The recyclability of wind turbine blades is increasingly playing a role in offshore wind tenders in Europe and will start to be relevant from a commercial point of view, Siemens Gamesa global sustainability expert Jonas Pagh-Jensen told Recharge.

The Spanish-German OEM in September had launched what it claims to be the world’s first recyclable offshore wind turbine blade ready for commercial use, and said RWE, EDF and Wpd will deploy it in upcoming projects as soon as 2022.

While RWE, for example, at its Kaskasi project in Germany will at first only use recyclable Siemens Gamesa blades at three turbines, demand for them could rise fast due to landfill bans and sharpened tender rules in several countries.

The Netherlands, Austria, Finland and Germany already have landfill bans for wind turbine blades in place, Pagh-Jensen said, and France is introducing requirements for the recyclability of turbines in upcoming offshore wind tenders.

“We see in the coming tenders that you will get awarded points for having a more recyclable turbine,” Pagh-Jensen said in an exclusive interview speaking from WindEurope’s Electric City conference in Copenhagen.

“Eight percent of the points for the next offshore round will be towards recyclability in France.”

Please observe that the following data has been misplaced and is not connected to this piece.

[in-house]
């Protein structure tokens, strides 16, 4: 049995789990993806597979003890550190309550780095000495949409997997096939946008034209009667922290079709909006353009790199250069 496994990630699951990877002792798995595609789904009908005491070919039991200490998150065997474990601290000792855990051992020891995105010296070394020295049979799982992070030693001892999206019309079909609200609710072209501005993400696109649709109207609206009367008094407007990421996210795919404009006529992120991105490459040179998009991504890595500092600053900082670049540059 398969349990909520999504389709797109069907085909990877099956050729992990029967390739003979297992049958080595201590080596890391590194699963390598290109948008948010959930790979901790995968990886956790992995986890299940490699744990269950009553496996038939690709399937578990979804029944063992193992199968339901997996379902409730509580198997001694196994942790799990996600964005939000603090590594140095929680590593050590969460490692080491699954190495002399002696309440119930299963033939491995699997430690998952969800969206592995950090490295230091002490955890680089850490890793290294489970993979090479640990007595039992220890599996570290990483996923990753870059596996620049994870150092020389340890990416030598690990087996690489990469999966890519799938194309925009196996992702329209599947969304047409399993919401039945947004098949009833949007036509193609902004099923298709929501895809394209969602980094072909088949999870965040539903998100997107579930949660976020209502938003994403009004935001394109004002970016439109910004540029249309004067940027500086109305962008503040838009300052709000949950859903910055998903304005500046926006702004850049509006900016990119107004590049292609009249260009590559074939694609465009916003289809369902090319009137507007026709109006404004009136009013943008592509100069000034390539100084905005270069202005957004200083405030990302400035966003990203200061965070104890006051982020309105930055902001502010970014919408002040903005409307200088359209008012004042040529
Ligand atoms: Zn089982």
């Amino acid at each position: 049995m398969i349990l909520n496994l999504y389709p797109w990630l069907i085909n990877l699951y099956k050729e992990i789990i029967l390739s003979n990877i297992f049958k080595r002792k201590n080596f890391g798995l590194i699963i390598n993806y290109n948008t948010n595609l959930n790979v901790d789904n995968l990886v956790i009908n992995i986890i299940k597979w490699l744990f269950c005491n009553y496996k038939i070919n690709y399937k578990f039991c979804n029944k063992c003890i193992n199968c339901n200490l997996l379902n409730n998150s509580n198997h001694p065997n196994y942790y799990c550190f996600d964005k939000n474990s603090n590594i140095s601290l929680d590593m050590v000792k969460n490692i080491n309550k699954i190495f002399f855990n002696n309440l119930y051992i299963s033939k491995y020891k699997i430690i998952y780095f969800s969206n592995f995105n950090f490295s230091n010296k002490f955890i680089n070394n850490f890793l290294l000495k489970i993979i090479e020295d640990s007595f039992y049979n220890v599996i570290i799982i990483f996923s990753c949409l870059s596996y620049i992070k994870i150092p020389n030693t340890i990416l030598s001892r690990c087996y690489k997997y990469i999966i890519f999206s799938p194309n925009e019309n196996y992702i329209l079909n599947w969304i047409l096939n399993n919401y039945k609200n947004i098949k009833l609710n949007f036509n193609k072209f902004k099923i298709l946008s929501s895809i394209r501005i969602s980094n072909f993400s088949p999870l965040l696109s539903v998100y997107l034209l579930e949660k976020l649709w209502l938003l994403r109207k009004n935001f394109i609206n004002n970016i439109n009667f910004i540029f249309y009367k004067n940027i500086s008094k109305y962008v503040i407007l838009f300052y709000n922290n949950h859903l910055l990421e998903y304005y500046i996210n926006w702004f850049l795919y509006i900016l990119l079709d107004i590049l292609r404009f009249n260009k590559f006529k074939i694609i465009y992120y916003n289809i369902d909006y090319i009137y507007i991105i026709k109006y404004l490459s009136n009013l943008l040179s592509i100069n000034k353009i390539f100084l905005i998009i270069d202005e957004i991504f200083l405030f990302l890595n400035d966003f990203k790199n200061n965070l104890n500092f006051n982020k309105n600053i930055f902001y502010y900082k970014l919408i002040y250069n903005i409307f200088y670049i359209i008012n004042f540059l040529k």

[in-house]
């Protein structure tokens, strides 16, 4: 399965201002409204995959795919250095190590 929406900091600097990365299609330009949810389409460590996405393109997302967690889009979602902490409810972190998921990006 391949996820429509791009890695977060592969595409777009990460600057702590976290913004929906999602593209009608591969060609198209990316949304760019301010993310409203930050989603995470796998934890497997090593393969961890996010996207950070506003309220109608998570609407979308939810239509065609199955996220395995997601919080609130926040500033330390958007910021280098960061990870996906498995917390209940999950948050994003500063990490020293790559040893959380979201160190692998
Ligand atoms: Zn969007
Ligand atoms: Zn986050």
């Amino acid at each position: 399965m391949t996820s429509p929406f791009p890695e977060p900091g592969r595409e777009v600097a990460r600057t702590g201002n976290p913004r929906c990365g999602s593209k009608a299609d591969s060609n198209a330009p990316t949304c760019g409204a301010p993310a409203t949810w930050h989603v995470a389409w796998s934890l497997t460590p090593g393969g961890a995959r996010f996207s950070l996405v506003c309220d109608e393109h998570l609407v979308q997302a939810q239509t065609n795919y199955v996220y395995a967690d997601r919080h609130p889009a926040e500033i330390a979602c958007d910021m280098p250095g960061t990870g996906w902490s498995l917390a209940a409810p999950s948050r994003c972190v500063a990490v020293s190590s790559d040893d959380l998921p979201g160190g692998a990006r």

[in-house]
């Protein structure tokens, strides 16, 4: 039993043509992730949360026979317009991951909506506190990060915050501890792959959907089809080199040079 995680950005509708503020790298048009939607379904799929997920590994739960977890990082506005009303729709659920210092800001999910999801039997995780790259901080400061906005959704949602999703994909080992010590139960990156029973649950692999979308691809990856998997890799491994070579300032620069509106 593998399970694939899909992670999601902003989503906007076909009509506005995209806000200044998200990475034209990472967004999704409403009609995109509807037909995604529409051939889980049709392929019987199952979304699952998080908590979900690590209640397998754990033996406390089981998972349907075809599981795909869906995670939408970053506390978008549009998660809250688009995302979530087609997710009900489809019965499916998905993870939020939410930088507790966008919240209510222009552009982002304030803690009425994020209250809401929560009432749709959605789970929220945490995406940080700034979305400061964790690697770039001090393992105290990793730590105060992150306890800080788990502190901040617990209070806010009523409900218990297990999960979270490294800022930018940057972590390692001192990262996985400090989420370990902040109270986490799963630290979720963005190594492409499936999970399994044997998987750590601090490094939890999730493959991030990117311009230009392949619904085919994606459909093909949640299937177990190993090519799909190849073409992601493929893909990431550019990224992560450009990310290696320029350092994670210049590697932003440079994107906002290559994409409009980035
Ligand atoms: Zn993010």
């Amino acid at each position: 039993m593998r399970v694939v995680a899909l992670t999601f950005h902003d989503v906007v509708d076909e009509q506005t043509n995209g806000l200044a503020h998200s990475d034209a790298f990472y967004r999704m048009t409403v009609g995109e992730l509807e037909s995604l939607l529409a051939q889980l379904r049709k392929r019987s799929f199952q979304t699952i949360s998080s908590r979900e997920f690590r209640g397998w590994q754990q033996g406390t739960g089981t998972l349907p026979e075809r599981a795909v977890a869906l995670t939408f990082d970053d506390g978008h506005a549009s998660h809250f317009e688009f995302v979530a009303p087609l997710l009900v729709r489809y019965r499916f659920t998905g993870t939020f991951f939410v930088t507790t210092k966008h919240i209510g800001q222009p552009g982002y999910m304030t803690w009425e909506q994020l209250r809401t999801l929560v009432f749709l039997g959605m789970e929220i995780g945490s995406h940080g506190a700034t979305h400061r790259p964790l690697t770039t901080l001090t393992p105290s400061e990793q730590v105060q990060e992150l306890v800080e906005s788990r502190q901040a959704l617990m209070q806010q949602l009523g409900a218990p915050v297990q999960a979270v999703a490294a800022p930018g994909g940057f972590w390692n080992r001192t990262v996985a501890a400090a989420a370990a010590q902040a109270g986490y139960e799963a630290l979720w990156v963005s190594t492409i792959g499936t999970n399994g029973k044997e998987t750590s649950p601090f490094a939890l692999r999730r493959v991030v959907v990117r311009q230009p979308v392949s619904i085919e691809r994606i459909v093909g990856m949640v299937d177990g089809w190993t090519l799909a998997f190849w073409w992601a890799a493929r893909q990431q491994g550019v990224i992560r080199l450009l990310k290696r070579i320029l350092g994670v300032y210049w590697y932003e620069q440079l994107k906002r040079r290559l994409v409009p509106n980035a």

The Netherlands - which in recent years have held zero subsidy tenders where criteria other than the price are paramount - will have ecology as an innovation theme in the upcoming auction for the Hollandse Kust West area in the North Sea.

“How do we protect the ecology in the best possible way? There, of course, we also believe recyclable blades have a role to play,” Pagh-Jensen said.

The UK, meanwhile, in its last CfD round has introduced criteria on low carbon footprint and low carbon products.

“You could say also being able to recycle your blade lowers your total carbon footprint.”

Driving the environmental agenda with your products has a benefit, Pagh-Jensen believes, adding that Siemens Gamesa from 2024 onwards expects to be ready to supply full projects with recyclable blades. The OEM’s factories in Aalborg, Denmark, Hull in the UK, or in France would be able to produce the recyclable blades, depending on what projects they are offered for.

Indian specialist Aditya Birla Advanced Materials in close coordination with Siemens Gamesa has developed a novel recyclable epoxy resin system, allowing for the possibility to efficiently separate the resin from other components at the end of the blade’s working life – and thus recycle the blade.

Composite materials used in blades so far had been challenging to recycle, because a resin system binds all the components together.

Siemens Gamesa has earlier said it has the ambition to make all its turbines fully recyclable by 2040.

Rival OEMs Vestas and GE and others in the industry are also pursuing strategies to reuse parts or materials of wind turbine blades.